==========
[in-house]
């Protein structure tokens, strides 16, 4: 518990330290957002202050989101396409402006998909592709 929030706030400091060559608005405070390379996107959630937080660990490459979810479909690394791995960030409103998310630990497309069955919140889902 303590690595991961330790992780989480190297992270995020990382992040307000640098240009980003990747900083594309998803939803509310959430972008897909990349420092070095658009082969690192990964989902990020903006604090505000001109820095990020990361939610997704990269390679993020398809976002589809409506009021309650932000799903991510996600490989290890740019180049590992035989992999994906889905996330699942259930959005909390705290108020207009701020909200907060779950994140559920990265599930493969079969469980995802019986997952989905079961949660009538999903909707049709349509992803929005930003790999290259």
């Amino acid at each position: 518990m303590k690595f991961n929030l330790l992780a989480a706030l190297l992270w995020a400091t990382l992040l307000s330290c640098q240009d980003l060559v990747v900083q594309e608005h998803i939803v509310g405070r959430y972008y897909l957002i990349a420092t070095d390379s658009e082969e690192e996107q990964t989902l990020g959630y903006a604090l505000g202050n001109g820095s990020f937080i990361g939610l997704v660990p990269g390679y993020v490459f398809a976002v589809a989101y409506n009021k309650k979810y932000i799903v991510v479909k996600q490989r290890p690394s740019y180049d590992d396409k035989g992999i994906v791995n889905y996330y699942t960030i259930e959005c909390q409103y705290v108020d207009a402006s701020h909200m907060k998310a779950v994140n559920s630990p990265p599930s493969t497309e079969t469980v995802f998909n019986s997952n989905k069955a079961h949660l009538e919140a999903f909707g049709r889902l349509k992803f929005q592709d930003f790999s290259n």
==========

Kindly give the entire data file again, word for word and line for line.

[in-house]
């Protein structure tokens, strides 16, 4: 518990330290957002202050989101396409402006998909592709 929030706030400091060559608005405070390379996107959630937080660990490459979810479909690394791995960030409103998310630990497309069955919140889902 303590690595991961330790992780989480190297992270995020990382992040307000640098240009980003990747900083594309998803939803509310959430972008897909990349420092070095658009082969690192990964989902990020903006604090505000001109820095990020990361939610997704990269390679993020398809976002589809409506009021309650932000799903991510996600490989290890740019180049590992035989992999994906889905996330699942259930959005909390705290108020207009701020909200907060779950994140559920990265599930493969079969469980995802019986997952989905079961949660009538999903909707049709349509992803929005930003790999290259």
């Amino acid at each position: 518990m303590k690595f991961n929030l330790l992780a989480a706030l190297l992270w995020a400091t990382l992040l307000s330290c640098q240009d980003l060559v990747v900083q594309e608005h998803i939803v509310g405070r959430y972008y897909l957002i990349a420092t070095d390379s658009e082969e690192e996107q990964t989902l990020g959630y903006a604090l505000g202050n001109g820095s990020f937080i990361g939610l997704v660990p990269g390679y993020v490459f398809a976002v589809a989101y409506n009021k309650k979810y932000i799903v991510v479909k996600q490989r290890p690394s740019y180049d590992d396409k035989g992999i994906v791995n889905y996330y699942t960030i259930e959005c909390q409103y705290v108020d207009a402006s701020h909200m907060k998310a779950v994140n559920s630990p990265p599930s493969t497309e079969t469980v995802f998909n019986s997952n989905k069955a079961h949660l009538e919140a999903f909707g049709r889902l349509k992803f929005q592709d930003f790999s290259n």